Now, you may ask: why did you not DNF this book? Because I wanted to know the end (or at least, check if my suspicions were right) and because it was entertaining and easy. Gin Jenny from Reading The End had a fascinating post recently about 3 stars books. I understand her point completely, but this average book doesn’t fall into the out-of-my-comfort-zone books: I must confess that it was pure laziness. Had it come at a moment when I was full of energy, I would probably have DNF-ed it, or more precisely, I wouldn’t even have downloaded the ARC because I would have checked the fine print and discovered that it was indeed not set in London, and that I wasn’t probably the best audience for this book. But because life is about highs and lows, I’m not ready to break up with the 3 stars books just yet.

Thanks to the publisher and Netgalley. I received a free copy of this book for review consideration.

Stephen King, Later (2021)

Stephen King is a late discovery of mine (after I went past snobbish prejudices, I must confess) and I have no problem saying aloud that I love his writing so much… Yet there’s a catch: the size of his books. I’m always hesitant to commit to a chunkster of 500+ pages, even if I know that those pages will fly (or maybe because of it, I know that it will make me read into the night for far too long)

Later is the perfect book of the perfect size. The narrator is Jamie, a teen with a snarky voice and some unusual skills. The kind of skills that make you shiver: from his childhood on he has been able to see dead people. He sees them, is able to talk to them and hear them talk. Yes, à la Sixth Sense, but without Bruce Willis. And King is clever enough to make Jamie aware of the reference and roll his eyes. His childhood has been rather sheltered, with a single mother working as a publisher in New York city. But then as he grows up things get difficult and Jamie’s life is thrown in turmoil, even without his special skills.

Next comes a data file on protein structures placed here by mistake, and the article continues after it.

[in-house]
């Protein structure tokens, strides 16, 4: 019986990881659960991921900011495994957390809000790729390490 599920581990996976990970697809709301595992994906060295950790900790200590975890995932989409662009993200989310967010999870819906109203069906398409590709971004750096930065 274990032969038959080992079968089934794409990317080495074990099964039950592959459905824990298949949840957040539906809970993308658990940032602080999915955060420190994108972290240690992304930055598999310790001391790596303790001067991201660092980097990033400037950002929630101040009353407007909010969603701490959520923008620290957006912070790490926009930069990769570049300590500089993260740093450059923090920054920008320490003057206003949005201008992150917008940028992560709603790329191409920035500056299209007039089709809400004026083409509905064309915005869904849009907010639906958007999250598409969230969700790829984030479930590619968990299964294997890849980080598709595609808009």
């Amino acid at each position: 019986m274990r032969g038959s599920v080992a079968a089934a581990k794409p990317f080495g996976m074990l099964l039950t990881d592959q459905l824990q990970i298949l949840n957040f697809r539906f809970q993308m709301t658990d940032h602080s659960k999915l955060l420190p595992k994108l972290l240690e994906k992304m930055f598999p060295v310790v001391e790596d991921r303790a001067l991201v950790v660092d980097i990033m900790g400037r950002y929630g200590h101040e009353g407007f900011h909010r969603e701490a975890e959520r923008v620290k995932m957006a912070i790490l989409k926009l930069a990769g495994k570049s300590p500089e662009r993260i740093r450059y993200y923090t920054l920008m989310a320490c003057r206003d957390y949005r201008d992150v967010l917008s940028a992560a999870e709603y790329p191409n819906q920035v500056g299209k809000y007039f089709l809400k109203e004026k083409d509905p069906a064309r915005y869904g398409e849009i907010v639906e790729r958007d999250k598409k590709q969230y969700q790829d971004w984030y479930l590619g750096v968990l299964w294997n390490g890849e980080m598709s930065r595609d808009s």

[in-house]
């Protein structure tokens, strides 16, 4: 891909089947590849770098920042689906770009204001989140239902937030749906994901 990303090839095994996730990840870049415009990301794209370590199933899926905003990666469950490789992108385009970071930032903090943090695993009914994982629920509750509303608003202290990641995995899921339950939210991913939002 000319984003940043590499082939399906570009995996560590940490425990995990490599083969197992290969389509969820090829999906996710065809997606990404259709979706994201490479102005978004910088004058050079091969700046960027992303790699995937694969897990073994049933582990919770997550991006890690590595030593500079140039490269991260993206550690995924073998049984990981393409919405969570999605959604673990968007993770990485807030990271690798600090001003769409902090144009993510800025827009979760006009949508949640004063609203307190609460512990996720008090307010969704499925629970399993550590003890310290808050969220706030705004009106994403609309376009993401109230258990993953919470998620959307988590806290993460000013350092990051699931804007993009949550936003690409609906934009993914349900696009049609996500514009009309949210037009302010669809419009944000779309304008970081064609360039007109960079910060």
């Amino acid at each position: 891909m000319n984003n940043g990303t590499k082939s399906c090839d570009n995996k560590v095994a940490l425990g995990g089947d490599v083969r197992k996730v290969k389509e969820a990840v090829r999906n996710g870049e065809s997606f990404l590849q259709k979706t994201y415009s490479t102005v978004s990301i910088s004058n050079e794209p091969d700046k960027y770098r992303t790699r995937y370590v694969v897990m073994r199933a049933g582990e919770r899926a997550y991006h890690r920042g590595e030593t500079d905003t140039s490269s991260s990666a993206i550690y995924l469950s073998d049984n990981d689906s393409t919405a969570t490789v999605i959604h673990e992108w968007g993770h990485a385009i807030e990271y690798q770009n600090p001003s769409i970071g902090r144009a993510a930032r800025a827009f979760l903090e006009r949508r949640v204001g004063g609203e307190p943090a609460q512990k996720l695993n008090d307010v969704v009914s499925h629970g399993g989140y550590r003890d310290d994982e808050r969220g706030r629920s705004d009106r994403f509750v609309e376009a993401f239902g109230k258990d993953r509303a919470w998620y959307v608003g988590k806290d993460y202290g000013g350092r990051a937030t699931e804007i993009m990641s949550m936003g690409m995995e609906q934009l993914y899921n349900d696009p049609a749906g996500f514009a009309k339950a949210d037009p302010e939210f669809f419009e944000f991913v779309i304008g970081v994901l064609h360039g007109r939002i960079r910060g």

I loved Jamie’s voice, and I loved that the coming-of-age story mostly takes the precedence over the supernatural. Until… I love that Jamie takes everything in stride, the cool and the sad, the mundane and the horrific. He’s a caring teenager, and I totally believed in his character, even when King takes the story into crazy, over-the-top directions (that I won’t spoil).

There are many unexplained things in the story itself, but I have one practical question: why is this book published in a collection called Hard Case Crime? The 1970s cover art is very cool, but also quite misleading. Jamie is born around 2000 I guess, as he remembers the 2008 financial crisis. The book is a mix between horror, thriller, fantasy perhaps? But a crime mystery it is definitely not.

Michael Connelly, Dark Sacred Night (2018)